Proverbs 19:9-12

In Proverbs 19:9-12 Solomon goes after some characteristics that need to be managed. He begins by taking on those who give false witness and lie.  That’s not something that God tolerates. It’s the second time in this very chapter that Solomon has addressed it. The repetition reminds us that this is an important principle. In the law court and in daily life, God wants us to be people of the truth and so He promised that a false witness will not go unpunished. “A false witness will not go unpunished, and he who breathes out lies will perish.” God’s serious about it – it won’t sneak past and go unnoticed. There is certainty of God’s dealing with those who lie.

Next he addresses the fool again. The sense is that there are some wisdom-rejecting fools who enjoy luxury, but it doesn’t seem right. It isn’t fitting for a fool to live in luxury. So while it can happen, it is somewhat of a contrast to the norm. “It is not fitting for a fool to live in luxury, much less for a slave to rule over princes.” In his time, Solomon spoke according to the wisdom of natural man, which places great trust in nobility and family lineage. This is one of the proverbs that the gospel and the new covenant turn on its head, where those who would be great should be as servants and not as princes. The greatest of all is the servant of all.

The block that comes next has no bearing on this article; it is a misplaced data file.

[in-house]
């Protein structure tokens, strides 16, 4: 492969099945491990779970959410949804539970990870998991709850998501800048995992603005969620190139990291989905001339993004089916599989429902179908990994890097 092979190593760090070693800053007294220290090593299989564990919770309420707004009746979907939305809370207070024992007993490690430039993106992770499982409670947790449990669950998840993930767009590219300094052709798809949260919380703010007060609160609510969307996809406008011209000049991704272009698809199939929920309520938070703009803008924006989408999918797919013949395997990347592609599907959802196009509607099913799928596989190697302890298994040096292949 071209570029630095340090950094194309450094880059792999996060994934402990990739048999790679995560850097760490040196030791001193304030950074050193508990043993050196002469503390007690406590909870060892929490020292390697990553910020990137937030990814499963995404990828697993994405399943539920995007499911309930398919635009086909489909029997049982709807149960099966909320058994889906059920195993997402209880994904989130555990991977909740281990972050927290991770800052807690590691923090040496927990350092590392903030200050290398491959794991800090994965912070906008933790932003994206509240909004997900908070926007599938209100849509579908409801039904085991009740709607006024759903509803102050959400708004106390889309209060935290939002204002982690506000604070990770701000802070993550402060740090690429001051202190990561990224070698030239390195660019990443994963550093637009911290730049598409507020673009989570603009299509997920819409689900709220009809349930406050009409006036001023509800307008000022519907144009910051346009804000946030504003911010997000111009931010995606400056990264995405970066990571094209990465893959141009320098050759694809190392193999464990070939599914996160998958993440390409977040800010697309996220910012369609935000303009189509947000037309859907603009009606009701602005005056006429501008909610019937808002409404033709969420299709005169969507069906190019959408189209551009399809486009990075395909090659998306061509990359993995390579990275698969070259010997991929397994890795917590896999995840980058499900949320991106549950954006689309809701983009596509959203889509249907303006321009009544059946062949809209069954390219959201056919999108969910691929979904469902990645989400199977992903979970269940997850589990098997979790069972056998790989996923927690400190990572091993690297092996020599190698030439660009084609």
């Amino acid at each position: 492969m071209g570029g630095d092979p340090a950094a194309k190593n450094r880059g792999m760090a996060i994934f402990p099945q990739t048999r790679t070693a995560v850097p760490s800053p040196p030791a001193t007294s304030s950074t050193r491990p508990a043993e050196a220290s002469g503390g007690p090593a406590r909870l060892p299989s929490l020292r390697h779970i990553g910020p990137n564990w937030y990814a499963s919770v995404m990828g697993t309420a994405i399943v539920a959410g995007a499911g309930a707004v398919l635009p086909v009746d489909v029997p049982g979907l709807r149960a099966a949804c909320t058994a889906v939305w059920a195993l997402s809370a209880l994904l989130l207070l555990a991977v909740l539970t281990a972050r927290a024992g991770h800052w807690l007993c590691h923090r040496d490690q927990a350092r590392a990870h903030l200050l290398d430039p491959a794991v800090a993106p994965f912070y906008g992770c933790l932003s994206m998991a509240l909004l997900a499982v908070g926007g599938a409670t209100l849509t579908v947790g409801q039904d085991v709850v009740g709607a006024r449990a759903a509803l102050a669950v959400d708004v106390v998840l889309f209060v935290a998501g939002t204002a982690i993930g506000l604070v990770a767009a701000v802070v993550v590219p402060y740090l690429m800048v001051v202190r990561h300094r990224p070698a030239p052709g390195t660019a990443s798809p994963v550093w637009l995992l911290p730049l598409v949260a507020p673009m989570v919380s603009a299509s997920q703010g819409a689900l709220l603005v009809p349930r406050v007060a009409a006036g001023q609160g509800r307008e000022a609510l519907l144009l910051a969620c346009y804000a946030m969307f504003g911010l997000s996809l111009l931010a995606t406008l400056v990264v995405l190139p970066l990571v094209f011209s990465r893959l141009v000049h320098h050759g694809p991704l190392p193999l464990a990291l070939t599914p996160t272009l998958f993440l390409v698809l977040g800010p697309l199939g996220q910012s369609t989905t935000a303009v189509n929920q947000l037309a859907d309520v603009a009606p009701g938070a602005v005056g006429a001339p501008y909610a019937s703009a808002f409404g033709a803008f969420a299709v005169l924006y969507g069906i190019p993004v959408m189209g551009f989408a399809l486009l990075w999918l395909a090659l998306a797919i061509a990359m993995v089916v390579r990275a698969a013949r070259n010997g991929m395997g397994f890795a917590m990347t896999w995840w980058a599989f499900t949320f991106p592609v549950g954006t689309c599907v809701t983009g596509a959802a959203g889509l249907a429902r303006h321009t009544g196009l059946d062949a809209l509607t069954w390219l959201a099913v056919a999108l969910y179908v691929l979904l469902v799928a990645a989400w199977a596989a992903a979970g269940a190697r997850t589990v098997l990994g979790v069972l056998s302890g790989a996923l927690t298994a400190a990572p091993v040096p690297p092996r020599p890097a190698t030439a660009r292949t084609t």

If we have good sense, we consider all things before reacting or even acting.  There are no quick responses and certainly not any filled with immediate anger or rage. It isn’t necessarily weakness of lack of courage that makes a man slow to anger. It may be wisdom, here described as discretion. “Good sense makes one slow to anger, and it is his glory to overlook an offense.” But that good sense is taken further when he tells us that sometimes it is best to overlook an offense – something done wrongly to you. A wise man knows that they have been forgiven much, and this shapes how they deal with and respond to others. They don’t act as if they must hold everyone accountable for every transgression, but know when to turn the other cheek.

The next area he covers is the wrath of one who is in charge. The roar of a lion can be terrifying, not only for the sound itself but also for the understanding that it means destruction may swiftly follow. The same is true for the wrath of a king or any other influential person. It is much more true regarding the wrath of God than any other, but wrathful leadership comes across as harsh and severe. “A king’s wrath is like the growling of a lion, but his favor is like dew on the grass.” Contrast that with having favor which is refreshing and life giving; it also means that it is fleeting, as the dew on the grass. The favor of God is certainly refreshing and life giving, but it is not fleeting, as if God were an impossible to please tyrant.

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